Male members of all Brahmin sects wear the Yagnopaveetham (Hindi:जनेऊ or sacred thread) that is a symbol of initiation to the Gayatri recital. This ritual is often referred to as Upanayana. This marks the learning of the Gayatri hymn. Brahmin sects also generally identify themselves as belonging to a particular Gotra, a classification based on patrilineal descent, which is specific for each family and indicates their origin.

Brahmin communities

The Brahmin castes may be broadly divided into two regional groups: Pancha-Gauda Brahmins from the Northern part of India (considered to be the region north of the Vindhya mountains) and Pancha-Dravida Brahmins from the region south of the Vindhya mountains as per the shloka of Kalhana.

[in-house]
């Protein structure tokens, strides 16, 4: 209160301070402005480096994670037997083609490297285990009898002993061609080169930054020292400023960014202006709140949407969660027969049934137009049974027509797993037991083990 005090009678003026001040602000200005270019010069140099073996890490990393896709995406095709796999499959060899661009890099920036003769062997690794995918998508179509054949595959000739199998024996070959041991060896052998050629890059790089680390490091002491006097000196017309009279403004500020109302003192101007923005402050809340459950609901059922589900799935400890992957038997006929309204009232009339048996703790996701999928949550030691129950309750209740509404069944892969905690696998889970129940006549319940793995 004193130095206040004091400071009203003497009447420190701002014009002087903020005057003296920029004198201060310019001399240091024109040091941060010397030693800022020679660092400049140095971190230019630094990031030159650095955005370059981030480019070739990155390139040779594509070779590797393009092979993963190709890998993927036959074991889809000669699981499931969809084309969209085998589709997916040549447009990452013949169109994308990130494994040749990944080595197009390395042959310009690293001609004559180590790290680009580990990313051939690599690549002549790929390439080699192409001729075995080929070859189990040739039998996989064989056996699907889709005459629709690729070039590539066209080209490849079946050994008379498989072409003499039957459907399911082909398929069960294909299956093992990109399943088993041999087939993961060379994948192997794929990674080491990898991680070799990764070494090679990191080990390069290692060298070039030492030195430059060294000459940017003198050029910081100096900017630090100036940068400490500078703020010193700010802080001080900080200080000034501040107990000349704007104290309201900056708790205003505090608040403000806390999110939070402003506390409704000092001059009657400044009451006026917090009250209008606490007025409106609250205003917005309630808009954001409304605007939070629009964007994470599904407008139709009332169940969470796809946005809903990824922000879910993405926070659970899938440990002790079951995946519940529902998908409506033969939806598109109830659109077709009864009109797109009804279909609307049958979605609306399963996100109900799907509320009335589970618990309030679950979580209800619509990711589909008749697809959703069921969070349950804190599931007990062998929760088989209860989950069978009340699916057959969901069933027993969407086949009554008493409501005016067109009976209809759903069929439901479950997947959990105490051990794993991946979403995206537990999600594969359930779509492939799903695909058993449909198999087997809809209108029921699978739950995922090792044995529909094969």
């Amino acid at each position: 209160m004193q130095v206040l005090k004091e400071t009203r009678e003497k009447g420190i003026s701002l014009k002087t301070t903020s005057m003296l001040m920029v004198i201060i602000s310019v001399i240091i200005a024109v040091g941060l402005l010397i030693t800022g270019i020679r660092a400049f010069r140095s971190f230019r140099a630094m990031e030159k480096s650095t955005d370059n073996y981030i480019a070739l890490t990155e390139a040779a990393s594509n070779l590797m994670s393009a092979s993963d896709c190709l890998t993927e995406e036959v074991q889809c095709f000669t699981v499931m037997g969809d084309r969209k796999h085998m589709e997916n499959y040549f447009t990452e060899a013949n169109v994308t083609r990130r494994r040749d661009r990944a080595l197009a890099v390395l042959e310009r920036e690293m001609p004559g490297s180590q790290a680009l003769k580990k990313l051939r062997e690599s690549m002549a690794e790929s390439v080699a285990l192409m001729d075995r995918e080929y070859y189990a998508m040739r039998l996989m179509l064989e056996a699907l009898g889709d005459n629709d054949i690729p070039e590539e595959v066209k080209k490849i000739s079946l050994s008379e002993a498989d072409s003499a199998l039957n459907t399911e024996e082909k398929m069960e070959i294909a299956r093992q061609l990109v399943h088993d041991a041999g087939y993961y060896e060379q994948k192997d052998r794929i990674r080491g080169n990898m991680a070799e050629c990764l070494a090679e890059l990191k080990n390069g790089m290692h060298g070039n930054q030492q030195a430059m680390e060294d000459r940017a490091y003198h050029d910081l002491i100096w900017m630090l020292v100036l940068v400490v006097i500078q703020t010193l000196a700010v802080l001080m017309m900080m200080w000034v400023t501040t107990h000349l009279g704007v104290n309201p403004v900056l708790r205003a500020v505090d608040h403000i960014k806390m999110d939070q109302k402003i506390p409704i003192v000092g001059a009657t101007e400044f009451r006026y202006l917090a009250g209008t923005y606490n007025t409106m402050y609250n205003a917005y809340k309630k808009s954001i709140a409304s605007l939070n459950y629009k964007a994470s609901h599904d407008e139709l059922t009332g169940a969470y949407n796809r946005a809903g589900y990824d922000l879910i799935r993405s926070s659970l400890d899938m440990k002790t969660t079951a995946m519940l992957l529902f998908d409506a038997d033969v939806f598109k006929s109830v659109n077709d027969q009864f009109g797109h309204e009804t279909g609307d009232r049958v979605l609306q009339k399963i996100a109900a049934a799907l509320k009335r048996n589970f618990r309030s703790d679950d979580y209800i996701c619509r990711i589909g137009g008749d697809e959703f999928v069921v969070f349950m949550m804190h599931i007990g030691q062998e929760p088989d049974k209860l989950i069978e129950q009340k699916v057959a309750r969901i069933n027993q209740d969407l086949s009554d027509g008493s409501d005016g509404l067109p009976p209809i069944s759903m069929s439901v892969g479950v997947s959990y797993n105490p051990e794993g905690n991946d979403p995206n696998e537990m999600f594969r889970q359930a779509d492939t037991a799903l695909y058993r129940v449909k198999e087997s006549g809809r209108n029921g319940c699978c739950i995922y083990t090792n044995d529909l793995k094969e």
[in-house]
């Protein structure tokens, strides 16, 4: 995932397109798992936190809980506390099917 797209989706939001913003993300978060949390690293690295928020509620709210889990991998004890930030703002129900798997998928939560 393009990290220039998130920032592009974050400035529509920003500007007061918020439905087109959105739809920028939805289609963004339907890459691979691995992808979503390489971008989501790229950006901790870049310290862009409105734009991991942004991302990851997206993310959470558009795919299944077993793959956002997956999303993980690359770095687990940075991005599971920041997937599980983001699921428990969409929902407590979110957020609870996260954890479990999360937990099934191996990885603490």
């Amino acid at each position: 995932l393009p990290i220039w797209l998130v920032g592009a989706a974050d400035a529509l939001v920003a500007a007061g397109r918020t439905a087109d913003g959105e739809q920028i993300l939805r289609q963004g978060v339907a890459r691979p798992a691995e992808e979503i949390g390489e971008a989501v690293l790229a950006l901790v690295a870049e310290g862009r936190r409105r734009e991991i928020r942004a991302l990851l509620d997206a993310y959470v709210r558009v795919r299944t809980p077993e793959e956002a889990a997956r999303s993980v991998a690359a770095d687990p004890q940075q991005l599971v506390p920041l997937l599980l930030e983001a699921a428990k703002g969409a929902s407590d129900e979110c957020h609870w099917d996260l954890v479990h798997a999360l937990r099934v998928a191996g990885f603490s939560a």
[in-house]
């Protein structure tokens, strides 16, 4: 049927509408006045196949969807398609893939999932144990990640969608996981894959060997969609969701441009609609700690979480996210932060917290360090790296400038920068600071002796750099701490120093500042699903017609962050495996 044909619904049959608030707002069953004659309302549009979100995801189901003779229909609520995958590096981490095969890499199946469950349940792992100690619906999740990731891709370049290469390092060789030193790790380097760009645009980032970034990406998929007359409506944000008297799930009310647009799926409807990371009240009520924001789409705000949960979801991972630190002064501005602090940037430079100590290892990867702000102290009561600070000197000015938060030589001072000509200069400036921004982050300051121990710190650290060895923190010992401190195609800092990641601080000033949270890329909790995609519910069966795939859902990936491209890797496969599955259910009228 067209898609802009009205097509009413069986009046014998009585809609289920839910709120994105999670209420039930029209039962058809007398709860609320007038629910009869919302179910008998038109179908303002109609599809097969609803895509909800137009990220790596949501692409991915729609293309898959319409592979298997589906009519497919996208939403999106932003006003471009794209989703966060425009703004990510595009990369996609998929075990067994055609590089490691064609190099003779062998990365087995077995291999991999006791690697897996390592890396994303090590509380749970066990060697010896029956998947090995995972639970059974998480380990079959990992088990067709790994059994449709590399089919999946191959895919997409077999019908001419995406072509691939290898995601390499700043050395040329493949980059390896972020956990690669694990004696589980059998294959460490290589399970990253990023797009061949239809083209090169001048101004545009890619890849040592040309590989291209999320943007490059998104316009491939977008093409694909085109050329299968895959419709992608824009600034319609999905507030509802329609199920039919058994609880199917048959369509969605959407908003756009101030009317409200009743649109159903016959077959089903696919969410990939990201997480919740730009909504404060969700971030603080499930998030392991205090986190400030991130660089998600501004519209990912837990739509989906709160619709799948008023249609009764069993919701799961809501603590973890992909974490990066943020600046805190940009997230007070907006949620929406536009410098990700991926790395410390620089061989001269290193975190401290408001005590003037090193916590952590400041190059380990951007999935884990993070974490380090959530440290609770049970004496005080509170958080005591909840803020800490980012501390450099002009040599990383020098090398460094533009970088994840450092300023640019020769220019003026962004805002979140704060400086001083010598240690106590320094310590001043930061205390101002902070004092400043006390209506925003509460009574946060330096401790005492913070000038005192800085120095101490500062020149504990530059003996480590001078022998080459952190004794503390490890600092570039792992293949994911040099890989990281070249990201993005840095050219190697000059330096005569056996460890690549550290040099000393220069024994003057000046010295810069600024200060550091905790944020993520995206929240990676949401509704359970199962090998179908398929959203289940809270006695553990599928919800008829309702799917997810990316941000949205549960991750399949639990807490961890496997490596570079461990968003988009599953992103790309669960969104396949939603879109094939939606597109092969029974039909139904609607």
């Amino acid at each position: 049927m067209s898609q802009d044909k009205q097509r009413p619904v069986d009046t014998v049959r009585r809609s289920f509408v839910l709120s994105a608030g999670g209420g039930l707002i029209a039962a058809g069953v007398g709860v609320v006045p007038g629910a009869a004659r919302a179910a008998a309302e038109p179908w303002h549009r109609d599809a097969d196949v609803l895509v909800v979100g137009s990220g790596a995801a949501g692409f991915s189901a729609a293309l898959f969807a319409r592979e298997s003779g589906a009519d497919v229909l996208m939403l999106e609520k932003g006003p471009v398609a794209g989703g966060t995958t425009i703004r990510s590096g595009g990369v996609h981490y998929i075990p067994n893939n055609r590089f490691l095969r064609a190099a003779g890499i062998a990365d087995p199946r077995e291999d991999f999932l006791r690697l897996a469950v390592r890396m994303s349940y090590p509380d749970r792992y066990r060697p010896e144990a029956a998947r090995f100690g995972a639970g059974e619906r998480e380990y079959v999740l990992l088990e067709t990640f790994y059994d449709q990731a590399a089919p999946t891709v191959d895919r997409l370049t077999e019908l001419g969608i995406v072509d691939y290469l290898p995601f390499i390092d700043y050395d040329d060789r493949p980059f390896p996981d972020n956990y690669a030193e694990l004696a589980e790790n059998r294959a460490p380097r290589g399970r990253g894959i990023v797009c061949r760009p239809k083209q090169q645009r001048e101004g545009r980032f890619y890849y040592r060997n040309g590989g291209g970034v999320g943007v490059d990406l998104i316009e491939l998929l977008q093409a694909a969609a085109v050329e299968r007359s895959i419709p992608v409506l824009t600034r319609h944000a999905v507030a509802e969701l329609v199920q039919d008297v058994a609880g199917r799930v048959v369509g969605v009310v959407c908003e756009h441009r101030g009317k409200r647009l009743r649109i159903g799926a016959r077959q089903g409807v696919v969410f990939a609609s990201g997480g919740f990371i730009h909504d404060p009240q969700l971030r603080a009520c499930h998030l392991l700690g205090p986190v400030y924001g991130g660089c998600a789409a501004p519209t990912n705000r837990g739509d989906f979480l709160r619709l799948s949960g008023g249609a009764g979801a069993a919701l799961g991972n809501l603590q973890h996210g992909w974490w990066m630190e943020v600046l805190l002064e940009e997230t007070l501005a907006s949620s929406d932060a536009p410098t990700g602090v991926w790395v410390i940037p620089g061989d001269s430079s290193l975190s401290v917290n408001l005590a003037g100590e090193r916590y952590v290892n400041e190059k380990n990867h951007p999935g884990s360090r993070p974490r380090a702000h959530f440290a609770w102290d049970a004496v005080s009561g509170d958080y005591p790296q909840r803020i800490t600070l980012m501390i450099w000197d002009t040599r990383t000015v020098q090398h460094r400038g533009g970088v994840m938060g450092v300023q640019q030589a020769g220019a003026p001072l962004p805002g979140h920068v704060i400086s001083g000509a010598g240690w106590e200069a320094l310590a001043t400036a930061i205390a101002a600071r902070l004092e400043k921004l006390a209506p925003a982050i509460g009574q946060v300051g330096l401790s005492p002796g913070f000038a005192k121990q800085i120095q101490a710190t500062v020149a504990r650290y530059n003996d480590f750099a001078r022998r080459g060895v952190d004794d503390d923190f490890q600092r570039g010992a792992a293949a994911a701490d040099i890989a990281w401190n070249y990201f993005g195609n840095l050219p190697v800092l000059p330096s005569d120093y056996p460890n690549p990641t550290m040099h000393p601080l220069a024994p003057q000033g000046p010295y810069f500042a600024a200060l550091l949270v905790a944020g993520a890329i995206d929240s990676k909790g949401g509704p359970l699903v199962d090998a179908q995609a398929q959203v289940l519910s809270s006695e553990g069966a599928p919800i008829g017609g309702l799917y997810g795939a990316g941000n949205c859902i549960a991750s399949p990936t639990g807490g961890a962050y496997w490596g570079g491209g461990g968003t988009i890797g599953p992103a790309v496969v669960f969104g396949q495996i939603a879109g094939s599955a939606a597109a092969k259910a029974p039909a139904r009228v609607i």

• Mithila, Saraswat, Kanyakubja, Gaud, Utkala and form the Pancha Guada
  • Karnataka, Telangaa, Dravida, Maharashtrian and Gurjarati form the Pancha Dravida.

Pancha-Gauda

Adi Guru Shri Gauḍapādāchārya, the grand guru of Shri Adi Shankaracharya and the first historical proponent of Advaita Vedanta, also believed to be the founder of Shri Gaudapadacharya Math.

The Brahmins from Sārasvata, Kanyakubja, Gauda, Mithila and Utkala, who with passage of time spread to North East, East and West, were called Pancha Gauda. This group is originally from Uttarapatha (Āryāvarta).

Pancha Gauda Brahmins are divided into five main categories:

Mithila Brahmins